Duras’s language and writing shine like crystals.–New Yorker
A man–the traveler–arrives in the seaside town of S. Thala with the intent to abandon his present, and instead finds himself abruptly reintroduced to his past. Through his subsequent interactions with her, the woman to whom he was briefly engaged as a young man over twenty years ago, and him, the man who walks and keeps watch over her, the traveler is soon drawn back in and acclimated to the strange timelessness and company that is S. Thala.
Written in a stark and cinematic narrative style, this sequel to Duras’s 1964 novel The Ravishing of Lol Stein is a curious, yet haunting representation of the human memory: what we choose to recall, what we choose to forget, and how reliable we ultimately decide ourselves to be.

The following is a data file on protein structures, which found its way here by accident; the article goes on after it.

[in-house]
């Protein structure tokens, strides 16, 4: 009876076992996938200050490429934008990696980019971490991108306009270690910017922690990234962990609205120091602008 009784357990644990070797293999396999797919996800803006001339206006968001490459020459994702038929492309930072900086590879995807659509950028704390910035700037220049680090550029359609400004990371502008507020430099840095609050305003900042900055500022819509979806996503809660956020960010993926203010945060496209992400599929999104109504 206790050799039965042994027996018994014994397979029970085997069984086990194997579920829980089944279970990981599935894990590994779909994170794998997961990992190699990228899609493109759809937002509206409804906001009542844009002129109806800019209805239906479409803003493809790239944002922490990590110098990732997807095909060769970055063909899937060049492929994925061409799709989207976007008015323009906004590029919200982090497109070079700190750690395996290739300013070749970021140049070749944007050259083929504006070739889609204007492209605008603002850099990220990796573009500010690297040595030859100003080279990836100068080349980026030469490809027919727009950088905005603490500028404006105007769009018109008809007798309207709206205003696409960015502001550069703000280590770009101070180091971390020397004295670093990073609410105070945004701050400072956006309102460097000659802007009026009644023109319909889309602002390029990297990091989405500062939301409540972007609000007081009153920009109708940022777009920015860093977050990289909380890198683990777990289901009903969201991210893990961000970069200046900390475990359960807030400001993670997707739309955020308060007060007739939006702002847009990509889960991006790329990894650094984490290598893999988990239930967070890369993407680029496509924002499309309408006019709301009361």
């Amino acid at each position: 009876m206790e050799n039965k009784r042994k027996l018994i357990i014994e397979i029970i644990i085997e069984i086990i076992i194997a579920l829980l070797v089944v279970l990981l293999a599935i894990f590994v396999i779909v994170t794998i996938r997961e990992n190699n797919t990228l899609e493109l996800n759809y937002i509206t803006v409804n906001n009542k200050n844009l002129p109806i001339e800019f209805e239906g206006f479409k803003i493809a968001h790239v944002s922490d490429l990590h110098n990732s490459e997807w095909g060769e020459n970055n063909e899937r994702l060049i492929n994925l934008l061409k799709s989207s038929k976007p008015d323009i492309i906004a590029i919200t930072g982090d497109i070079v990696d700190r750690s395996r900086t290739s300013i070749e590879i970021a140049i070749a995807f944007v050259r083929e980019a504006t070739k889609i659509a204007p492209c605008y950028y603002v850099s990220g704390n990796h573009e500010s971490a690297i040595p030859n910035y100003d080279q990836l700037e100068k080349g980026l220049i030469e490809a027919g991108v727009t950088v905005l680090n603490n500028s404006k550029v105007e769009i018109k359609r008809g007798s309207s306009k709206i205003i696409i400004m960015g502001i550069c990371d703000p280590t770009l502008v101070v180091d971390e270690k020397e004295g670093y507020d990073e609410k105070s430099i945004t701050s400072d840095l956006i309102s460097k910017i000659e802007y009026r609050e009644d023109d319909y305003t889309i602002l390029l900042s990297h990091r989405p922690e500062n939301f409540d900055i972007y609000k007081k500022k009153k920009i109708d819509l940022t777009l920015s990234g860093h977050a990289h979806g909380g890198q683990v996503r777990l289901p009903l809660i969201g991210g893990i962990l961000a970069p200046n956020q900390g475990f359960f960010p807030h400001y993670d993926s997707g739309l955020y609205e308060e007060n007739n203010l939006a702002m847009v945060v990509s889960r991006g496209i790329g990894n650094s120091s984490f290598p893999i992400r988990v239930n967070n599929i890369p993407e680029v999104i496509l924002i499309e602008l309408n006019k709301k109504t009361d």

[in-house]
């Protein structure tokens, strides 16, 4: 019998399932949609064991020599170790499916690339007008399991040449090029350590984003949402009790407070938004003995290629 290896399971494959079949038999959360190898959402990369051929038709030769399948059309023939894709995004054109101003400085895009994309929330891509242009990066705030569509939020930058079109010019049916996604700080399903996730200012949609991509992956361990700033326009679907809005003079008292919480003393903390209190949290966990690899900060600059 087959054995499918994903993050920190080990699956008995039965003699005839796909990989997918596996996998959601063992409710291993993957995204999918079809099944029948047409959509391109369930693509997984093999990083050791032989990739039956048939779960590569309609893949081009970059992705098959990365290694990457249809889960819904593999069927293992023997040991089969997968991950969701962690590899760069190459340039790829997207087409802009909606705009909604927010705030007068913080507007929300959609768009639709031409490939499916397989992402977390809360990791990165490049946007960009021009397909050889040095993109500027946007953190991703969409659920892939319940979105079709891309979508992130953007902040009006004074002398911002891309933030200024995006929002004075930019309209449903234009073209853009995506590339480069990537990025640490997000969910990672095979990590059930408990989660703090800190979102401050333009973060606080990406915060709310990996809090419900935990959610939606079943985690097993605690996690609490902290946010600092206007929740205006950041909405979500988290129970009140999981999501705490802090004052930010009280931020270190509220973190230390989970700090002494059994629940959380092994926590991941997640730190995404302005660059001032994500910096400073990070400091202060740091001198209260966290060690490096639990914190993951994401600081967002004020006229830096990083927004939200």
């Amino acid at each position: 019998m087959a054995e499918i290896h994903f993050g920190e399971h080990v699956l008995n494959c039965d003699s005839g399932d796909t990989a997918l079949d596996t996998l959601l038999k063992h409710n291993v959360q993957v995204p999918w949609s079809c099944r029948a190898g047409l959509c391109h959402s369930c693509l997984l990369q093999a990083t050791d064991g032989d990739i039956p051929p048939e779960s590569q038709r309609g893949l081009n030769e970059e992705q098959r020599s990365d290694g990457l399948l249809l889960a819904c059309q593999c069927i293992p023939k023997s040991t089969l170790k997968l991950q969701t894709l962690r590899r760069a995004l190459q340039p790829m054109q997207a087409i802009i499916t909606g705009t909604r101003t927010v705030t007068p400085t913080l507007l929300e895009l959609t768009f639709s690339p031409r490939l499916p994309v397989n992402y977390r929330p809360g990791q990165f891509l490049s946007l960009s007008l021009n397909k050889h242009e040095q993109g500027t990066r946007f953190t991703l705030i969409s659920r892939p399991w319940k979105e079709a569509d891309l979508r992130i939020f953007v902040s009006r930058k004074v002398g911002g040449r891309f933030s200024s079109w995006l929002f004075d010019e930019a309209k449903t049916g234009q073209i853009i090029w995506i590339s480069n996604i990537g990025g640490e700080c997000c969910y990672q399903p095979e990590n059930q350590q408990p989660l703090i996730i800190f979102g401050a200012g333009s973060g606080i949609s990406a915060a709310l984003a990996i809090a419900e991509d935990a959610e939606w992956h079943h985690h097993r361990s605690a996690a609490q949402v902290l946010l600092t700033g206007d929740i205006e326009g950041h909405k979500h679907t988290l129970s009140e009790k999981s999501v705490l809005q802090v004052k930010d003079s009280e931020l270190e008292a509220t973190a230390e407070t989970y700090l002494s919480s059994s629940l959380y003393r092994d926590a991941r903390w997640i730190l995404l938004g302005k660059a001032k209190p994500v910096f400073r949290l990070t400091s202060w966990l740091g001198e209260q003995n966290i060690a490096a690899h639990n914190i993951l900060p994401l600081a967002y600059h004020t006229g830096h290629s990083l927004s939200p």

Marguerite Duras wrote dozens of plays, film scripts, and novels, including The Ravishing of Lol Stein, The Sea Wall, and Hiroshima, Mon Amour. She’s most well known for The Lover which received the Goncourt prize in 1984 and was made into a film in 1992.
Kazim Ali is a poet, essayist, and novelist, and has published a translation of Water’s Footfall by Sohrab Sepehri. He teaches at Oberlin College and the University of Southern Maine.
Libby Murphy teaches at Oberlin College. She has published articles on print culture and the First World War, and on the reception of Charlie Chaplin’s films in wartime and postwar France.
Sharon Willis is a professor of French and Film & Media Studies at the University of Rochester.